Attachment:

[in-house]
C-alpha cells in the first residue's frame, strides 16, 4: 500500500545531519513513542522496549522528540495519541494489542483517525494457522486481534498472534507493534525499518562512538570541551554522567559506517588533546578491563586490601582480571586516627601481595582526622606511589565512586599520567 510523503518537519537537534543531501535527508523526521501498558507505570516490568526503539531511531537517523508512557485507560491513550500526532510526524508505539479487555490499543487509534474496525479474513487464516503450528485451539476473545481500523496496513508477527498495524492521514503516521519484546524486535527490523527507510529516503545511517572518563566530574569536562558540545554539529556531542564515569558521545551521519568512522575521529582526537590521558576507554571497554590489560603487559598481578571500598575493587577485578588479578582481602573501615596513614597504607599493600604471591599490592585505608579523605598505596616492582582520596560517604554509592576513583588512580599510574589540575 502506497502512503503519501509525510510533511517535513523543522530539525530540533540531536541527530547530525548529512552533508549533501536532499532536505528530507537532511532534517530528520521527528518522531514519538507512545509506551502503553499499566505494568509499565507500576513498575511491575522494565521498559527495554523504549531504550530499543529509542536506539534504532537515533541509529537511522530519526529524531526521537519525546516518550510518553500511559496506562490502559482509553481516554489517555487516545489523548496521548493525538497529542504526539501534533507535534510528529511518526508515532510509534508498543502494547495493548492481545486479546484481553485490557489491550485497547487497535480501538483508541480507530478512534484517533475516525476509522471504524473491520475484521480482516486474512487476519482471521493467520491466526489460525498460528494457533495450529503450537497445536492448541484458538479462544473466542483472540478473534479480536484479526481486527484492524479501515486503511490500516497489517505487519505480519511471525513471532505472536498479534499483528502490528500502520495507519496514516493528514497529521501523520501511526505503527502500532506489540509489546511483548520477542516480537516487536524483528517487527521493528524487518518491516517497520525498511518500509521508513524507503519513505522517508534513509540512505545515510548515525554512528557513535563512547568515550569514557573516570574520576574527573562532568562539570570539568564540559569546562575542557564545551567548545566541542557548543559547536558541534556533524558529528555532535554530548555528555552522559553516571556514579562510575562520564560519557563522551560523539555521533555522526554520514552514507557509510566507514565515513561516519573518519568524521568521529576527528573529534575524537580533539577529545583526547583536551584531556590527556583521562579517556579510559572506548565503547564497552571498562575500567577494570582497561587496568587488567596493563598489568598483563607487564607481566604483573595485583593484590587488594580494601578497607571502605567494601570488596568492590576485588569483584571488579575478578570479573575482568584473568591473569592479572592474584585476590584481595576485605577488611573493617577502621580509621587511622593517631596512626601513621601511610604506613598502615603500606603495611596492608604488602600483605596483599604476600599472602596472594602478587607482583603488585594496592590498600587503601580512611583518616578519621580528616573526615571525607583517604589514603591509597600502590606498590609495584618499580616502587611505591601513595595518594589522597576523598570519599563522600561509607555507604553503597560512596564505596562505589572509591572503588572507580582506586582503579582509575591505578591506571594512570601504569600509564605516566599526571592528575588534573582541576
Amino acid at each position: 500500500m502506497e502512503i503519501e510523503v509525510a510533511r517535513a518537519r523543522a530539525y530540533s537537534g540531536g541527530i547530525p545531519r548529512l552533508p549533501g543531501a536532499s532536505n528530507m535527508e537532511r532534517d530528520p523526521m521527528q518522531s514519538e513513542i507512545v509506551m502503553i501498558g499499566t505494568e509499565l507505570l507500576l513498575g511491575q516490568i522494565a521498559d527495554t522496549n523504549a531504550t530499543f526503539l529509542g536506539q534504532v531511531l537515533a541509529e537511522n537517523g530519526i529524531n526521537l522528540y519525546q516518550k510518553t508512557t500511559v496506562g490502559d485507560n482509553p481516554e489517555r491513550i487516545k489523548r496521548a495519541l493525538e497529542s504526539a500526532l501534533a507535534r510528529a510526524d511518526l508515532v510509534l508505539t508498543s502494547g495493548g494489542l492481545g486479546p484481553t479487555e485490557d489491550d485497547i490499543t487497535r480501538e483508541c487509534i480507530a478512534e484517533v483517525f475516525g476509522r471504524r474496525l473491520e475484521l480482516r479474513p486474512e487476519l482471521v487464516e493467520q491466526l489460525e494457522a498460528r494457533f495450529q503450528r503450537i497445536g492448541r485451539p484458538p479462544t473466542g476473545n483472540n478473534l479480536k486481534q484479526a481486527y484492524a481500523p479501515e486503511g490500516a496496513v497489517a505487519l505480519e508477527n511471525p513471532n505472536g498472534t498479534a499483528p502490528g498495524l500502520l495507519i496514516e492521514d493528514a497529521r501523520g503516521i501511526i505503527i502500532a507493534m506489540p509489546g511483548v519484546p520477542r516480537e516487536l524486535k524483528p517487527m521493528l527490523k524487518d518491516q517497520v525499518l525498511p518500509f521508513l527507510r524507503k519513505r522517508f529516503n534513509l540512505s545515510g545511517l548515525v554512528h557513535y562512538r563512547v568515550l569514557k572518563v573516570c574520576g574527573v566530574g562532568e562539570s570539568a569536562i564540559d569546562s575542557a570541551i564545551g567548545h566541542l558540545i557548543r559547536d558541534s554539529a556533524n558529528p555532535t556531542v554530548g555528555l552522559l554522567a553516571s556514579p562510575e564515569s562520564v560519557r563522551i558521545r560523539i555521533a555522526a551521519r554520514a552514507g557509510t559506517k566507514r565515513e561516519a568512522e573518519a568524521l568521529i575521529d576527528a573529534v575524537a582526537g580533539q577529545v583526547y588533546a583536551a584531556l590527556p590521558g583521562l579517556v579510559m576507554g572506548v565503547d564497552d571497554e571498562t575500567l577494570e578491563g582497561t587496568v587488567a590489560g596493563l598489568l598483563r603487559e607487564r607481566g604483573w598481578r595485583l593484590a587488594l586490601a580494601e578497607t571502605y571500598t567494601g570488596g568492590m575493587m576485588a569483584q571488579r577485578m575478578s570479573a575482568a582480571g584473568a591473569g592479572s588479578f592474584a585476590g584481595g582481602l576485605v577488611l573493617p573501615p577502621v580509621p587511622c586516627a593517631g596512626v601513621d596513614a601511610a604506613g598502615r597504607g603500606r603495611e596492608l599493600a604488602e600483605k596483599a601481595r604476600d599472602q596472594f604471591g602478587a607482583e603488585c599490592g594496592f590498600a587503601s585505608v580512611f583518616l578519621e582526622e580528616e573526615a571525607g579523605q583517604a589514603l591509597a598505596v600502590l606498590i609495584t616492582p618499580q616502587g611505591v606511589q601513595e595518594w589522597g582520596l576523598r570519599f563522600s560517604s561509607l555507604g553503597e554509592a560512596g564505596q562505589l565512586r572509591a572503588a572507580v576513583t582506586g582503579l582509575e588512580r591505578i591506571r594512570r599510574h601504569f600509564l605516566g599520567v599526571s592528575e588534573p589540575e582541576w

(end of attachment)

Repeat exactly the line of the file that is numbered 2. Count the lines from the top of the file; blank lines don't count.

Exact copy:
C-alpha cells in the first residue's frame, strides 16, 4: 500500500545531519513513542522496549522528540495519541494489542483517525494457522486481534498472534507493534525499518562512538570541551554522567559506517588533546578491563586490601582480571586516627601481595582526622606511589565512586599520567 510523503518537519537537534543531501535527508523526521501498558507505570516490568526503539531511531537517523508512557485507560491513550500526532510526524508505539479487555490499543487509534474496525479474513487464516503450528485451539476473545481500523496496513508477527498495524492521514503516521519484546524486535527490523527507510529516503545511517572518563566530574569536562558540545554539529556531542564515569558521545551521519568512522575521529582526537590521558576507554571497554590489560603487559598481578571500598575493587577485578588479578582481602573501615596513614597504607599493600604471591599490592585505608579523605598505596616492582582520596560517604554509592576513583588512580599510574589540575 502506497502512503503519501509525510510533511517535513523543522530539525530540533540531536541527530547530525548529512552533508549533501536532499532536505528530507537532511532534517530528520521527528518522531514519538507512545509506551502503553499499566505494568509499565507500576513498575511491575522494565521498559527495554523504549531504550530499543529509542536506539534504532537515533541509529537511522530519526529524531526521537519525546516518550510518553500511559496506562490502559482509553481516554489517555487516545489523548496521548493525538497529542504526539501534533507535534510528529511518526508515532510509534508498543502494547495493548492481545486479546484481553485490557489491550485497547487497535480501538483508541480507530478512534484517533475516525476509522471504524473491520475484521480482516486474512487476519482471521493467520491466526489460525498460528494457533495450529503450537497445536492448541484458538479462544473466542483472540478473534479480536484479526481486527484492524479501515486503511490500516497489517505487519505480519511471525513471532505472536498479534499483528502490528500502520495507519496514516493528514497529521501523520501511526505503527502500532506489540509489546511483548520477542516480537516487536524483528517487527521493528524487518518491516517497520525498511518500509521508513524507503519513505522517508534513509540512505545515510548515525554512528557513535563512547568515550569514557573516570574520576574527573562532568562539570570539568564540559569546562575542557564545551567548545566541542557548543559547536558541534556533524558529528555532535554530548555528555552522559553516571556514579562510575562520564560519557563522551560523539555521533555522526554520514552514507557509510566507514565515513561516519573518519568524521568521529576527528573529534575524537580533539577529545583526547583536551584531556590527556583521562579517556579510559572506548565503547564497552571498562575500567577494570582497561587496568587488567596493563598489568598483563607487564607481566604483573595485583593484590587488594580494601578497607571502605567494601570488596568492590576485588569483584571488579575478578570479573575482568584473568591473569592479572592474584585476590584481595576485605577488611573493617577502621580509621587511622593517631596512626601513621601511610604506613598502615603500606603495611596492608604488602600483605596483599604476600599472602596472594602478587607482583603488585594496592590498600587503601580512611583518616578519621580528616573526615571525607583517604589514603591509597600502590606498590609495584618499580616502587611505591601513595595518594589522597576523598570519599563522600561509607555507604553503597560512596564505596562505589572509591572503588572507580582506586582503579582509575591505578591506571594512570601504569600509564605516566599526571592528575588534573582541576